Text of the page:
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for a larger
looking .69 cal. Model 1842 Springfield Percussion 3-band musket.
The metal has a gently greying aged patina with lockplate markings of
"U.S. - SPRINGFIELD - 1847". The stock is pretty with all the normal
small dings and marks of actual field service and the inspector cartouche
can still be seen. The soldier's initials "H. F. S." which stands
for "Henry F. Shelton" of Turney's 1st Tennessee Infantry - C.S.A.
is beautifully cut into the top of the walnut stock. Henry Shelton
is thought to have been wounded at Gettysburg and decided - "without
permission" To go home to the family farm in Lincoln Co., TN. to recover.
The Confederate authorities have "another name" for going home without
permission !!! He applied for a pension after the War. I
wonder how that worked out for him. A really nice C.S. carried Civil War musket and quite
choice condition cast brass COLT MARKED .31 cal. double cavity Colt bullet
mold PERFECT to compliment your nice .31 cal. Colt Pocket Model
is the famous Pre-Civil War Union "PEACE FLASK" so named because of the
"clasped hands" motif on the flask. It has a rich - uncleaned - aged
patina and is marked "N. P. Ames - 1846".--$425.
brought in just a few minutes ago. Nice looking 9mm 6-shot French
Pinfire revolver quite similar to the one carried by the illustrious
"Stonewall Jackson". Most French Pinfire revolvers are missing the
cartridge ejector rod or the loading door or both. This revolver has
both these items intact and comes with a full compliment of original Civil
War 9mm Pinfire ammunition to display with it. Considering this
revolver is straight out of a deep South family - it was more than likely
is one of the most famous and sought after carbines of the American Civil
War. It's the .52 cal. Sharps "New Model" 1863 percussion carbine.
It was a breechloader equiped with the Sharps "pellet Priming" system and
is serial number "C15141" which is 1863 - 1864 production. The
carbine has good, crisp action and a nice bore, but was unfortunately
stored in an Ohio attic for many years with no oil and under a wide range
of temperatures and because of that has a thick brown patina with some
pitting. I am certain that with some elbow grease - this one can
look much nicer.--$1,450.
attractive and quite rare "1849" date "Sprague and Marston" .31 cal.
6-shot Pepper Box revolver. The revolver has a smooth dark attic
patina with lots of remaining engraving. The action works sometimes
and doesn't sometimes. You see Pepper Box revolvers of this type
being carried in many Civil War images.--$595.
.69 cal. Potsdam musket dated "1826". This one is out of an Ohio
estate sale and has a smooth uncleaned attic patina. A good number
of these were purchased by the Governor of Ohio to arm troops from the
state in early 1861 - some are even "OHIO" marked, but this one is
unmarked. The Ohio guys quickly realized that the rifled .58 cal.
Springfield muskets were much better and more accurate and these ancient
old muskets were soon replaced. Confederates were also able to get
some of these, and they used them until they were able to get the much
superior and preferred .577 cal. Enfields. This is a nice looking
"early Civil War" weapon.--$895.
attractive Model 1849 - 69 cal. - Austrian Augustin Long Rifle.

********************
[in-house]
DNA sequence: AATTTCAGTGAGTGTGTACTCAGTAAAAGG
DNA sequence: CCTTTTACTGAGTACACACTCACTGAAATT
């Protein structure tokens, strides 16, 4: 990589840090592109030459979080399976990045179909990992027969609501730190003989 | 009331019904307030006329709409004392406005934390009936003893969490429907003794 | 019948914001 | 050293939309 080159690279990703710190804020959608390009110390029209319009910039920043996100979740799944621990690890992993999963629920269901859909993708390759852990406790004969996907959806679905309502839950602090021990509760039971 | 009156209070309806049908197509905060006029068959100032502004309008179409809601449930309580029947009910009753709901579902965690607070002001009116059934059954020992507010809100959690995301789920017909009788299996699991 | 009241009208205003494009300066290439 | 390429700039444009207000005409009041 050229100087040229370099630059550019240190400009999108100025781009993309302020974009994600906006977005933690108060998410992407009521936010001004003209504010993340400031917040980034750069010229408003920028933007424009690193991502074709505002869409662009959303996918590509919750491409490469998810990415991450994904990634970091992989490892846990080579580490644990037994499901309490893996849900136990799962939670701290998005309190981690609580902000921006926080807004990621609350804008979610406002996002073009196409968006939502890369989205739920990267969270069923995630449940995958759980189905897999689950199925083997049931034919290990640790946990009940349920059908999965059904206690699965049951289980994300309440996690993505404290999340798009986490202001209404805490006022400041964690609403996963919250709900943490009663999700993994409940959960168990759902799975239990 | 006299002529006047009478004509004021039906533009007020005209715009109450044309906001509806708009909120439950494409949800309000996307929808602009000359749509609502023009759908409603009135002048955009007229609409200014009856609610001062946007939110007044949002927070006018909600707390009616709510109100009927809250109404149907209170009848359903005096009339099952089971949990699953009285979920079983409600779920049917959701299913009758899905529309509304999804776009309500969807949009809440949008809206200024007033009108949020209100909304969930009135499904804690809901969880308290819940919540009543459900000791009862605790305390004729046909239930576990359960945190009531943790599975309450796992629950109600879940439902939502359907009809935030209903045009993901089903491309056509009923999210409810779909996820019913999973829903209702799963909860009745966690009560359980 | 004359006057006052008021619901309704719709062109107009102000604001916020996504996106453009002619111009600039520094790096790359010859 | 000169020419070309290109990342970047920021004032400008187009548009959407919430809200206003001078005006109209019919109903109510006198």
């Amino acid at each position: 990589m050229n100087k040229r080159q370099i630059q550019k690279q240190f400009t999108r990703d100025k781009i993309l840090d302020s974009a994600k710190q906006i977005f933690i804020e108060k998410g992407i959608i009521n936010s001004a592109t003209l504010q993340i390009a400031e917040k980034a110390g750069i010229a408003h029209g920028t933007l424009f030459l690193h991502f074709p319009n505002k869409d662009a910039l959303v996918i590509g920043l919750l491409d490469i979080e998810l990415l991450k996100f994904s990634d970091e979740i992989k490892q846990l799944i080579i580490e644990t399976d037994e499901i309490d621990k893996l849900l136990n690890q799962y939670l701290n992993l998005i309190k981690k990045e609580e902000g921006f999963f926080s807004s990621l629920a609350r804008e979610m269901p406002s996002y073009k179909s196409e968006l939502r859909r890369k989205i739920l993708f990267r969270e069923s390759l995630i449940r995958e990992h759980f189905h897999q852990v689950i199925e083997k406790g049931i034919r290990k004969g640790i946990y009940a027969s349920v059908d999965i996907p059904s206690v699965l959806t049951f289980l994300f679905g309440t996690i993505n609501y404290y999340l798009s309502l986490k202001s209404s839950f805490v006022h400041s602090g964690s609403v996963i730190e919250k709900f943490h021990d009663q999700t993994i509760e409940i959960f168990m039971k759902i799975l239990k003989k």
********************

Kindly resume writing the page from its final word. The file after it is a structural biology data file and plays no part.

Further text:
Almost every .69 cal. Austrian projectile that I can remember recovering
came from a Confederate infantry site, so I feel certain that these were
mostly "C.S." carried. The long range site isn't present, but
everything else including original ram rod and both sling swivels are
intact. The wood is all original and exceptionally nice.--$895.
pretty .577 cal. "1863" date 3-band Enfield rifled musket. The metal
has a beautiful smooth dark attic patina with lockplate markings of "1863
- Tower and the crown" and the barrel has a "25 - 25" mark that will
almost cut your finger. The musket, in addition, still has a bore
nice enough to shoot and has original ramrod and both sling swivels
intact. The B.S.A. cartouche in the stock is clear enough to read
from "6 feet away". This is a nice Enfield musket.--$1,650.SOLD
cal. Prussian Musket which was purchased and imported early in the war by
the Governor of Ohio for the issue to Ohio troops as they marched off to
war in 1861. These muskets fired an absolutely massive projectile,
and they were very quickly found to not be as accurate and serviceable as
the smaller cal. Springfield muskets. Over the years as relic
hunters we have learned that when you recover the huge Prussian
projectiles that you are certainly in an Ohio camp and could very well be
about to recover an "OVM" beltplate. This particular musket is
marked "Potsdam" and dated "1837." Although the musket was brought
in to the shop by a local family, it was learned that the family's
ancestry was not unexpectedly out of Ohio. It has a smooth, dark,
uncleaned patina and will display very nicely.--$975.
scarce .58 cal. "Providence Tool Co." - 1863 date Model 1861 3-band
contract rifled musket. This musket shows clear signs of having
really been carried A LOT. The metal has a smooth dark, attic brown
patina with lockplate markings of "Providence Tool Co. - Providence, R.I.
- 1863". The markings are all visible, but worn down quite a bit
from use. The wood shows lots of use as well with corners rounded
and all the normal bumps and bruises of a carried weapon. The
inspector's cartouche is worn, but you can still faintly make it out.
It is missing the rear sling swivel and has a "home grown" rear site.
This is a good, honest rare contract Civil War musket that without
question "Saw The Elephant".--$1,150.
production "very nice quality" reproduction "1861 - Cook and Bros."
Confederate Cavalry carbine. It was made by "Euroarms of America"
and all that I can say is - This a beautiful - near "Work of Art"